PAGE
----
Piracy’s redistribution of wealth was considered to be a massive international problem, and pirates were declared to belong to no nation. In fact, piracy emerged as one of the earliest crimes of universal global jurisdiction in a time when nation-states were still carving out their own local absolute sovereignties. But piracy was not merely a problem of the failure of the implementation or enforcement of the laws of property. Piracy also established an alternative ethic and an alternate mode of being. Piracy was democratic in an undemocratic age and egalitarian in a highly unequal age. Linebaugh and Rediker provide various accounts of instances in which the pirate ship inverted all rules of social hierarchy and in which, for brief spells, the laws of private property were suspended to allow for experimentation with alternative social imaginaries, even if only very briefly.

Piracy was a threat to business and to colonial politics. But it also became a new way to make errants, fugitives and delinquents productive for the State and commerce. The reliance on privateers and letter of marquee to foster business made clear how useful piracy could be, especially during the 17th century. However, piracy did not always produce what was generally expected of it and easily went out of control. This was a somewhat paraxodical state of affairs, since by then piracy had proved to be valuable both for capitalism’s continual renewal and expansion and also as the place in which different lives could be lived.

The ship thus became both an engine of capitalism in the wake of bourgeois revolution in England and a setting of resistance, a place to which and in which the ideas and practices of revolutionaries defeated and repressed by Cromwell and then by King Charles escaped, re-formed, circulated, and persisted.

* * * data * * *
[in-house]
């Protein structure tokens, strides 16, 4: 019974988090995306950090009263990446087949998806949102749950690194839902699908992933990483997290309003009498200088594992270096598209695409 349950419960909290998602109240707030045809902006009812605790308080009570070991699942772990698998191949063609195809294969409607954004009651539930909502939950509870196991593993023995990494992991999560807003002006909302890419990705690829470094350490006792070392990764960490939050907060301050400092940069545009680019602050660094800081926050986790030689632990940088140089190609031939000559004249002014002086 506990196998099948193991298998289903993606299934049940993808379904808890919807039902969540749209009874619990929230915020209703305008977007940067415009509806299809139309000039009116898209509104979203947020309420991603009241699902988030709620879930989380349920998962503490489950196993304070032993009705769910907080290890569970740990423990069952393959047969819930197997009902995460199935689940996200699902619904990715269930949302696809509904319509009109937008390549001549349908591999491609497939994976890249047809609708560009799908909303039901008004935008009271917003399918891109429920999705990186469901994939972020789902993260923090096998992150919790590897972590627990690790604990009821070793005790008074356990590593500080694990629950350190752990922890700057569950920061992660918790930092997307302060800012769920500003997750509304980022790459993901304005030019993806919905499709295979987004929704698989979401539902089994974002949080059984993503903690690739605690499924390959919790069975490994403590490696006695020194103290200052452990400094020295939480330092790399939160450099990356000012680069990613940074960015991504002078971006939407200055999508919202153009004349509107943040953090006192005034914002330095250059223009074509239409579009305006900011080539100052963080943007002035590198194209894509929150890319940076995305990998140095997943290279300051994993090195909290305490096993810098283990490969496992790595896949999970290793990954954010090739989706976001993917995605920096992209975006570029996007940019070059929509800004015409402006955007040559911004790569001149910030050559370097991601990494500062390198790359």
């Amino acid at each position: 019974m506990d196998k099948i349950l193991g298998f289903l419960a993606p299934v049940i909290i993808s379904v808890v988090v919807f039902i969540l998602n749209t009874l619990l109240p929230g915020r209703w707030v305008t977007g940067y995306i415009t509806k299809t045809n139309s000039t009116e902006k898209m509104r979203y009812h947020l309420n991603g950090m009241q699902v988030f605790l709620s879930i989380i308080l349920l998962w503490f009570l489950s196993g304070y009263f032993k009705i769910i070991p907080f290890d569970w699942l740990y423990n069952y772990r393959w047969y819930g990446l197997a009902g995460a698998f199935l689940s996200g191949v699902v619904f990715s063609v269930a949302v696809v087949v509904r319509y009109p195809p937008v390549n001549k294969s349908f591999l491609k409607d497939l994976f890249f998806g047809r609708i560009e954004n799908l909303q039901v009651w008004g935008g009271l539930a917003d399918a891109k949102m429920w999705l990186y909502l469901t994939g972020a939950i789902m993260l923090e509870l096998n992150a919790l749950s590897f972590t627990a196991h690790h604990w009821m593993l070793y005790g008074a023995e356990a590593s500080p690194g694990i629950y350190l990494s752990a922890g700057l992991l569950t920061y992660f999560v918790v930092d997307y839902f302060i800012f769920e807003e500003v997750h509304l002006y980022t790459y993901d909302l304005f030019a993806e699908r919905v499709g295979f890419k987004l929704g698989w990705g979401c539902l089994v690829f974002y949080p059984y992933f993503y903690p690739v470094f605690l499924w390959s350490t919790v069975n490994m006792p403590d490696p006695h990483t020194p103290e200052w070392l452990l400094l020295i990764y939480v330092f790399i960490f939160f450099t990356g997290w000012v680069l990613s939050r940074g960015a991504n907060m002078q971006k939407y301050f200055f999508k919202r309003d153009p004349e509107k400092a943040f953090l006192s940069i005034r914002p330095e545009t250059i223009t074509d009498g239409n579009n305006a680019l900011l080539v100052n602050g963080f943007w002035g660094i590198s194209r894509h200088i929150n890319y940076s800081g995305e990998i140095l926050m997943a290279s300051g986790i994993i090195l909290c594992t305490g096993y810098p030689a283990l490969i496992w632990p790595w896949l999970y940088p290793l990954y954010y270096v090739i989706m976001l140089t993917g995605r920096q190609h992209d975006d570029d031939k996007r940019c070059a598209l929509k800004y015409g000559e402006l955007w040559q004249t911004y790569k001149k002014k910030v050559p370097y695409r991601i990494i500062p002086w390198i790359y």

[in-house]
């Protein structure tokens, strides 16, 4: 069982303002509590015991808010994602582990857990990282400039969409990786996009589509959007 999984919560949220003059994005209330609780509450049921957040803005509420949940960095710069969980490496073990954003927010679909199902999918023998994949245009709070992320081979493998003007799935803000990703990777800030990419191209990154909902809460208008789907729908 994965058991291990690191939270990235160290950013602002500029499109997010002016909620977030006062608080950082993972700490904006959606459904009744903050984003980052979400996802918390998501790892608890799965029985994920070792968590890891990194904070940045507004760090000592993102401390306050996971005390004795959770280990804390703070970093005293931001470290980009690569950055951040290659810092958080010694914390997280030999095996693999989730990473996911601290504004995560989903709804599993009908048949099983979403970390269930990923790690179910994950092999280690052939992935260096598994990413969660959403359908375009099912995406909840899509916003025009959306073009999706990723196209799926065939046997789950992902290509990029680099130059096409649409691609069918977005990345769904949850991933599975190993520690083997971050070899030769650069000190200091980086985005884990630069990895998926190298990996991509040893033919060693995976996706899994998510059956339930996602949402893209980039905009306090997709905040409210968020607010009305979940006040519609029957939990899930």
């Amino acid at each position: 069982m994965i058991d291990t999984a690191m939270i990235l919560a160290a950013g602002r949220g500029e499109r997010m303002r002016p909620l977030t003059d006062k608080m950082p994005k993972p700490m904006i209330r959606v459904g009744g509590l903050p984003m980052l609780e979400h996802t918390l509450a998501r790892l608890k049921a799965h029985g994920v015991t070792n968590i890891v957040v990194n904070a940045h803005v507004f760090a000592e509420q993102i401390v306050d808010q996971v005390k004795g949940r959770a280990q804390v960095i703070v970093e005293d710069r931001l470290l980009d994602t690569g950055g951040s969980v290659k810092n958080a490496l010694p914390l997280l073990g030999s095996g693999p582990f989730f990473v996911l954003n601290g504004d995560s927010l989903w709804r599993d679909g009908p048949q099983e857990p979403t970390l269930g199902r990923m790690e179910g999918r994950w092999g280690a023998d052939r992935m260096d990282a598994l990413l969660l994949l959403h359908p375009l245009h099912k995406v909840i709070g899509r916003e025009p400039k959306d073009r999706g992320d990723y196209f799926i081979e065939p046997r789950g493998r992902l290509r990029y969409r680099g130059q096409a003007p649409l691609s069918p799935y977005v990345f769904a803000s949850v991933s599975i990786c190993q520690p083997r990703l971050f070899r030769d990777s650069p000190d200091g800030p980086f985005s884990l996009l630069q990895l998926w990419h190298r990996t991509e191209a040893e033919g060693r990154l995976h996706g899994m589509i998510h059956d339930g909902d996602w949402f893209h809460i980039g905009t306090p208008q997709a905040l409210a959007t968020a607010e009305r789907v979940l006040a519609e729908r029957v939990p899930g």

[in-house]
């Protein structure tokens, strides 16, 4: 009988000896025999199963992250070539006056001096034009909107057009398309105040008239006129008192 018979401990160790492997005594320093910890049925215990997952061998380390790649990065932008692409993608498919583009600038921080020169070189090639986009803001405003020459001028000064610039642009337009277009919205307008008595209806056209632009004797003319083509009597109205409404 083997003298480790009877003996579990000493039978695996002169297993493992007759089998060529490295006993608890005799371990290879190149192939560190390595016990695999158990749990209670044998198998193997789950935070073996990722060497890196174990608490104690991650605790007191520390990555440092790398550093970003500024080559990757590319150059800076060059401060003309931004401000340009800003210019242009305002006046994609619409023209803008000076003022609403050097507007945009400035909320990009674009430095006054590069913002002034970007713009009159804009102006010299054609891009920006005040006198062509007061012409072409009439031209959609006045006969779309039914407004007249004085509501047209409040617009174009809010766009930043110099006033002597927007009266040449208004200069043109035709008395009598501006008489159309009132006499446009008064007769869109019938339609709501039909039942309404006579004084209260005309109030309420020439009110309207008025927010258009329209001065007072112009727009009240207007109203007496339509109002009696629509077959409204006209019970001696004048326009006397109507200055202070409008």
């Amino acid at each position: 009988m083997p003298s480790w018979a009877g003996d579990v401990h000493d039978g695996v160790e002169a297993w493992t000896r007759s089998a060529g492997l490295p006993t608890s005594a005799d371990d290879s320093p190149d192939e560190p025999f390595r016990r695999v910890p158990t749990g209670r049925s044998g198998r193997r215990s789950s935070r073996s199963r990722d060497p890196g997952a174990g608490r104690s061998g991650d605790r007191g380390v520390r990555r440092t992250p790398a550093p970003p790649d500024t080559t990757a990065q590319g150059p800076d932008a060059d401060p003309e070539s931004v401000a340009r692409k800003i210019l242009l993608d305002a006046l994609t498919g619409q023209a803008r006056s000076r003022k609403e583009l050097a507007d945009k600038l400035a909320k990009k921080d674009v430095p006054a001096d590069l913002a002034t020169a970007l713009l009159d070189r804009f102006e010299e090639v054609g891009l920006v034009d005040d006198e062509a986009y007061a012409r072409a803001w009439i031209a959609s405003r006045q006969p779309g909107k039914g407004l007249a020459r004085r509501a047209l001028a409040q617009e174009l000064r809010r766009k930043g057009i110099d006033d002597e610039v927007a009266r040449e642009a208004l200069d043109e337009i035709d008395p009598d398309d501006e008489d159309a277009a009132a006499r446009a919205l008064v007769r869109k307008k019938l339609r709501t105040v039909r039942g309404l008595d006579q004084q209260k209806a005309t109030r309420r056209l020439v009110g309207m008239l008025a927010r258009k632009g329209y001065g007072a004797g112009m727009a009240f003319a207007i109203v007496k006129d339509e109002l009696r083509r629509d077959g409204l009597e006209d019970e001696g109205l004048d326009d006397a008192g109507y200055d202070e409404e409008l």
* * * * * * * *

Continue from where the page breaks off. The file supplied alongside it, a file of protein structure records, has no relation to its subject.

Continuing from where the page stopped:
French situationist Guy Debord became openly interested in Spain in the late 1970s. He subsequently wrote a letter of support for libertarians incarcerated at the Segovia prison and published a translation of Jorge Manrique’s Verses on the death of Don Rodrigo Manrique, his Father in 1979. Manrique’s poem is a late 15th century literary classic in which the metaphors of life as travel, the world as a road and so of man as a walker – homo viator – play a key role.

This world is but the rugged road
Which leads us to the bright abode
Of peace above;
So let us choose that narrow way,
Which leads no traveller’s foot astray
From realms of love.

Debord was also a devoted reader of Baltasar Gracián, whom he frequently celebrates. Gracián´s best known piece is El criticón ( The Critic), a novel that interrogates the meaning of life, echoing a popular genre in Spain’s 17th century literature: that of the picaresque novel. A pícaro (rascal), who very often speaks of his adventures in the first person, is the main character of these novels in which he tells, in a very crude and satirical tone, the story of his struggles to survive in a cruel and unjust society. As in other picaresque tales, the two main characters in El criticón engage in a journey that takes them to different sites – from the royal court to a madhouse – in which the unexpected presence of these outsiders unveils the excess and misery that gripped the society of the time.

This was one of those strange characters that are found in the varied travels of life, of such a weird ability that to all of those that he met he was telling them the fortune of their life and its whereabouts.

In the early 1980’s, Debord’s fascination with Spain took him to the city of Seville, where he lived for some time. He was so enthralled by the place that he planned to make a film recounting Spain’s history. The film that was to focus mainly on Andalusia.